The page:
Governor Signs New Medicaid Bill

Governor Signs New Medicaid Bill

A bipartisan group of Illinois state lawmakers joined Gov. J.B. Pritzker to celebrate the signing of a bill they say will save taxpayers money on Medicaid costs, one of the largest items in the state budget.


“Health care is a right for all, not a privilege,” Pritzker said Monday when he signed Senate Bill 1321. “Today we are making sure taxpayers are getting more of what they’re paying for, and we are advancing health care for vulnerable people who need it most.”


Pritzker touted the new budget that was enacted last month, which included $80 million more for Medicaid than the previous spending plan, an increase of 18 percent, the governor said.


With a backlog of more than 95,000 Medicaid patients, state Sen. Heather Steans, D-Chicago, said the signing of Senate Bill 1321 Monday will bring multiple state agencies together to better care for patients.


“What we should be doing with care coordination is getting the right care at the right time at the place and making sure that patients get access to care when they need it and the right kind of coverage,” Steans said.


State Sen. Dave Syverson, R-Rockford, said correcting areas of the Medicaid system have been frustrating, but he said he the new law will help save taxpayers money.


“We’re excited that as of the results of today, providers will do better, families will certainly do better and, as mentioned, taxpayers will do better,” Syverson said.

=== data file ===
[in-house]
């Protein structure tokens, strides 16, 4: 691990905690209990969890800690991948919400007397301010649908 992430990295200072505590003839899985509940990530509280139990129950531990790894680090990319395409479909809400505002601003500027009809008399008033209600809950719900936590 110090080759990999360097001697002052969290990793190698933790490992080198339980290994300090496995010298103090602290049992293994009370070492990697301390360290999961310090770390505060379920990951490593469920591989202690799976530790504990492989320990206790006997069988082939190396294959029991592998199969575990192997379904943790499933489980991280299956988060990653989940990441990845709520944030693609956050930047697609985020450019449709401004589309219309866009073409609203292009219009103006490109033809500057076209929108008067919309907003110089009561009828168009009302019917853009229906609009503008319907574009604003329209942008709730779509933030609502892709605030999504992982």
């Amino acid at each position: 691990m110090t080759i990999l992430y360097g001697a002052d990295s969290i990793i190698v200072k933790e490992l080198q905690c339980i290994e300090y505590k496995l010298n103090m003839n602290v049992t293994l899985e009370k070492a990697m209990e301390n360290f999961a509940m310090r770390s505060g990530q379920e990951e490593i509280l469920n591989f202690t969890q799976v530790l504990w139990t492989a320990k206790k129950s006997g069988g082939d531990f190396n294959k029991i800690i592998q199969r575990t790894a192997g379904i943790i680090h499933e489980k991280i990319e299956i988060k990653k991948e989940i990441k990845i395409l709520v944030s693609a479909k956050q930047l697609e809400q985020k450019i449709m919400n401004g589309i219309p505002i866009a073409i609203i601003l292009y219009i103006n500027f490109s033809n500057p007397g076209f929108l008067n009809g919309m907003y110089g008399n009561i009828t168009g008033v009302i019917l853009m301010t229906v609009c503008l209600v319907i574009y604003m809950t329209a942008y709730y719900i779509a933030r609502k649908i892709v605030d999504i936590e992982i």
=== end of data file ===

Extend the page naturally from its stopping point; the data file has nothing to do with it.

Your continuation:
One-in-four Illinois residents, or about 3 million people, use Medicaid, but there’s been a backlog of 95,000 cases.


House Majority Leader Greg Harris, D-Chicago, said the measure Pritzker signed Monday will help.


“This legislation expands access to care,” Harris said. “It cuts bureaucracy, it adds transparency, accountability to the eligibility system. As the governor said, it breaks down the backlog of 100,000 backlogged cases.”


State Rep. Tom Demmer, R-Dixon, said the measure helps control taxpayer costs.


“We don’t want to control costs through red tape, we don’t want to control costs by making people jump through extra hurdles,” Demmer said. “We want to control costs by getting providers, getting managed care organizations, patients and communities to engage together to actually improve health outcomes for folks.”


The governor’s office said the new law improves the timeliness of applications, redeterminations and payments to providers and decreases the number of Medicaid claim denials.


It’s unclear how much the bill will save taxpayers, but supporters have said that making things more streamlined and transparent will go a long way.


The measure passed unanimously in both the House and Senate.